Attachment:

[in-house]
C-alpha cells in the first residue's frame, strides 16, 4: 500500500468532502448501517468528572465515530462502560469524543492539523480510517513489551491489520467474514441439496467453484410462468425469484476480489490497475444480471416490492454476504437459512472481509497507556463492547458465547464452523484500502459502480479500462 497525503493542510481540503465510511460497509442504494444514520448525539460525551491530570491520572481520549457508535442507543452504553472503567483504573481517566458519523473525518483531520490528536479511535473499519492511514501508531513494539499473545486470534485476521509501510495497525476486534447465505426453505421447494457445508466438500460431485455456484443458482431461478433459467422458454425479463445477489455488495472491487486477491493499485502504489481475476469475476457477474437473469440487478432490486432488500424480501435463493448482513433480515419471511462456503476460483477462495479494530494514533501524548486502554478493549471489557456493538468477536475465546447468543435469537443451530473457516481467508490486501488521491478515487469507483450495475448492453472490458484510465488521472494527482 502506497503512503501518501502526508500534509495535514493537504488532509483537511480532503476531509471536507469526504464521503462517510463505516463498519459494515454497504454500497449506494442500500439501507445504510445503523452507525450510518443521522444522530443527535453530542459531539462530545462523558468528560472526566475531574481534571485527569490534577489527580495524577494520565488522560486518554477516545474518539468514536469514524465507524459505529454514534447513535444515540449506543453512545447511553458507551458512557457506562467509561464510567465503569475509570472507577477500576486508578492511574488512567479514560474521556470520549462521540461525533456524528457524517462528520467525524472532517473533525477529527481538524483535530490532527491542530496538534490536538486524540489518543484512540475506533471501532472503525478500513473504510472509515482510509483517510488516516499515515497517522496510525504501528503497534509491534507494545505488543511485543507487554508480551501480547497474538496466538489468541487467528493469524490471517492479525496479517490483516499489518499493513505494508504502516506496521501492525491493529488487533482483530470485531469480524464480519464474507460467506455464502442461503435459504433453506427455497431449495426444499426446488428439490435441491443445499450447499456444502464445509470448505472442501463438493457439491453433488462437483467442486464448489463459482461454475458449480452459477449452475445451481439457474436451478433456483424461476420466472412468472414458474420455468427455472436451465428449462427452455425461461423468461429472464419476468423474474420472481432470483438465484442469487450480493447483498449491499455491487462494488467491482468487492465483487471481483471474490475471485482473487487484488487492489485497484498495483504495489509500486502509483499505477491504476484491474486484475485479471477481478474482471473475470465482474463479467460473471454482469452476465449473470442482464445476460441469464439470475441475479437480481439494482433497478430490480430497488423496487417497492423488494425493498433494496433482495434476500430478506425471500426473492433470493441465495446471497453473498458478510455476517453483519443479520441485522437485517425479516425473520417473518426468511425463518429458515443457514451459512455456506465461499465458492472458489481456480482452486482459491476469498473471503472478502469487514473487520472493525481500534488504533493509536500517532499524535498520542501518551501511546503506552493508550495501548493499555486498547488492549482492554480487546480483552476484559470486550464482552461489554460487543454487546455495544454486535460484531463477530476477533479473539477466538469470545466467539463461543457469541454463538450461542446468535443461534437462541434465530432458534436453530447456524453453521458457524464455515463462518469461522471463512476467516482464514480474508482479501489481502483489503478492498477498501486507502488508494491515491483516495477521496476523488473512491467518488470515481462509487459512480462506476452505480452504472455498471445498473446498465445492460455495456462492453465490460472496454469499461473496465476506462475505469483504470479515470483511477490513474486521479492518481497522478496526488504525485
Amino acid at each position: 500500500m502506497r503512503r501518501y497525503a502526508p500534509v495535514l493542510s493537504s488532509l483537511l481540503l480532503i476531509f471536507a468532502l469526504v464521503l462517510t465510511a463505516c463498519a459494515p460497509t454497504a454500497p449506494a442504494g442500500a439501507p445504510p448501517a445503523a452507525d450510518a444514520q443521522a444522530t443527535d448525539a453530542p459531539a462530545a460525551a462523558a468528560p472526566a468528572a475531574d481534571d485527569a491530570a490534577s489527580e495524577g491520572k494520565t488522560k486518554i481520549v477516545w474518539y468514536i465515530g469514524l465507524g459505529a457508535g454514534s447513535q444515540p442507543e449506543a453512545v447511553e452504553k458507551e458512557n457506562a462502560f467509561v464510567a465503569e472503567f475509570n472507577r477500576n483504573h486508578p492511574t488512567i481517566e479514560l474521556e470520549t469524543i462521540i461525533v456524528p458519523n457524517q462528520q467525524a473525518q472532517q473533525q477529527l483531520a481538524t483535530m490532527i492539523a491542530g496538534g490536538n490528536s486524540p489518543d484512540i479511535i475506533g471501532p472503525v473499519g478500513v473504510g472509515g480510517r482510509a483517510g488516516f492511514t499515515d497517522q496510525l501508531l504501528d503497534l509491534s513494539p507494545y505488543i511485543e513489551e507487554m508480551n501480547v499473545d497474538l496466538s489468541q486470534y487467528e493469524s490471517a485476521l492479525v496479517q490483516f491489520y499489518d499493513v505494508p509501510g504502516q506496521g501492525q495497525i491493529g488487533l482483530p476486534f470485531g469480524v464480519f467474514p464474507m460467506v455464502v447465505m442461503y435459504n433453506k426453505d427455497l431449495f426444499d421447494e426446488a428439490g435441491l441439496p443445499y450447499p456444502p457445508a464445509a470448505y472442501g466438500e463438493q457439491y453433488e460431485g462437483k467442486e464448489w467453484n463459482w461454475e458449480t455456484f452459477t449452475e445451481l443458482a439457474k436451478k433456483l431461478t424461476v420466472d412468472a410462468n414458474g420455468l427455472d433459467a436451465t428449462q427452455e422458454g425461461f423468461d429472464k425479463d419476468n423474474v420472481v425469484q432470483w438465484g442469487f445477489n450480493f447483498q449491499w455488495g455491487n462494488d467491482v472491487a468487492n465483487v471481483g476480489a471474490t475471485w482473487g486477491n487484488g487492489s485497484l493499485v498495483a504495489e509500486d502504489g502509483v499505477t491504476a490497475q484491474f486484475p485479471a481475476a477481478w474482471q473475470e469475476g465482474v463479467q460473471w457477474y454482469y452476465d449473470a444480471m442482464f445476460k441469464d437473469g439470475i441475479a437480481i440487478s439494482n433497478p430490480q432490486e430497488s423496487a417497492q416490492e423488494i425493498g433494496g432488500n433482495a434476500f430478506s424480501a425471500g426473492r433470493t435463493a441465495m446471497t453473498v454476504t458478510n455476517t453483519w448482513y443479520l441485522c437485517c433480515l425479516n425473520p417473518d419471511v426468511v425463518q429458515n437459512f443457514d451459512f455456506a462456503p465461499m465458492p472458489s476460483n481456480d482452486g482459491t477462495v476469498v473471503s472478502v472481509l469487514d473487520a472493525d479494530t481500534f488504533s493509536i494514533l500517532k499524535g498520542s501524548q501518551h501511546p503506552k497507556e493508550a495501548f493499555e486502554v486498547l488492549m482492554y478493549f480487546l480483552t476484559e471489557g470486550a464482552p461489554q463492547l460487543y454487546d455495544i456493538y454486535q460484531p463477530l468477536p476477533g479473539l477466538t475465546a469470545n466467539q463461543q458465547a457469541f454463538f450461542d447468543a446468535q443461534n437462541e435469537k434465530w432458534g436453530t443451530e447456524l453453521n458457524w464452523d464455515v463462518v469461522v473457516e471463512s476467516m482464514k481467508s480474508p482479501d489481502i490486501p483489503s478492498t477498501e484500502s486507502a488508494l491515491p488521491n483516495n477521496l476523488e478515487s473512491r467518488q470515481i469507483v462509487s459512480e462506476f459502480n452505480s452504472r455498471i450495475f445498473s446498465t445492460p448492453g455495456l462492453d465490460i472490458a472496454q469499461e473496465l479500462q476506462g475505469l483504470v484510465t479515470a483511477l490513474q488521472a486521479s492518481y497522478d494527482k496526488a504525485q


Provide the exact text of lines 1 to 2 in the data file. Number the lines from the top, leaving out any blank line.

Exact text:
[in-house]
C-alpha cells in the first residue's frame, strides 16, 4: 500500500468532502448501517468528572465515530462502560469524543492539523480510517513489551491489520467474514441439496467453484410462468425469484476480489490497475444480471416490492454476504437459512472481509497507556463492547458465547464452523484500502459502480479500462 497525503493542510481540503465510511460497509442504494444514520448525539460525551491530570491520572481520549457508535442507543452504553472503567483504573481517566458519523473525518483531520490528536479511535473499519492511514501508531513494539499473545486470534485476521509501510495497525476486534447465505426453505421447494457445508466438500460431485455456484443458482431461478433459467422458454425479463445477489455488495472491487486477491493499485502504489481475476469475476457477474437473469440487478432490486432488500424480501435463493448482513433480515419471511462456503476460483477462495479494530494514533501524548486502554478493549471489557456493538468477536475465546447468543435469537443451530473457516481467508490486501488521491478515487469507483450495475448492453472490458484510465488521472494527482 502506497503512503501518501502526508500534509495535514493537504488532509483537511480532503476531509471536507469526504464521503462517510463505516463498519459494515454497504454500497449506494442500500439501507445504510445503523452507525450510518443521522444522530443527535453530542459531539462530545462523558468528560472526566475531574481534571485527569490534577489527580495524577494520565488522560486518554477516545474518539468514536469514524465507524459505529454514534447513535444515540449506543453512545447511553458507551458512557457506562467509561464510567465503569475509570472507577477500576486508578492511574488512567479514560474521556470520549462521540461525533456524528457524517462528520467525524472532517473533525477529527481538524483535530490532527491542530496538534490536538486524540489518543484512540475506533471501532472503525478500513473504510472509515482510509483517510488516516499515515497517522496510525504501528503497534509491534507494545505488543511485543507487554508480551501480547497474538496466538489468541487467528493469524490471517492479525496479517490483516499489518499493513505494508504502516506496521501492525491493529488487533482483530470485531469480524464480519464474507460467506455464502442461503435459504433453506427455497431449495426444499426446488428439490435441491443445499450447499456444502464445509470448505472442501463438493457439491453433488462437483467442486464448489463459482461454475458449480452459477449452475445451481439457474436451478433456483424461476420466472412468472414458474420455468427455472436451465428449462427452455425461461423468461429472464419476468423474474420472481432470483438465484442469487450480493447483498449491499455491487462494488467491482468487492465483487471481483471474490475471485482473487487484488487492489485497484498495483504495489509500486502509483499505477491504476484491474486484475485479471477481478474482471473475470465482474463479467460473471454482469452476465449473470442482464445476460441469464439470475441475479437480481439494482433497478430490480430497488423496487417497492423488494425493498433494496433482495434476500430478506425471500426473492433470493441465495446471497453473498458478510455476517453483519443479520441485522437485517425479516425473520417473518426468511425463518429458515443457514451459512455456506465461499465458492472458489481456480482452486482459491476469498473471503472478502469487514473487520472493525481500534488504533493509536500517532499524535498520542501518551501511546503506552493508550495501548493499555486498547488492549482492554480487546480483552476484559470486550464482552461489554460487543454487546455495544454486535460484531463477530476477533479473539477466538469470545466467539463461543457469541454463538450461542446468535443461534437462541434465530432458534436453530447456524453453521458457524464455515463462518469461522471463512476467516482464514480474508482479501489481502483489503478492498477498501486507502488508494491515491483516495477521496476523488473512491467518488470515481462509487459512480462506476452505480452504472455498471445498473446498465445492460455495456462492453465490460472496454469499461473496465476506462475505469483504470479515470483511477490513474486521479492518481497522478496526488504525485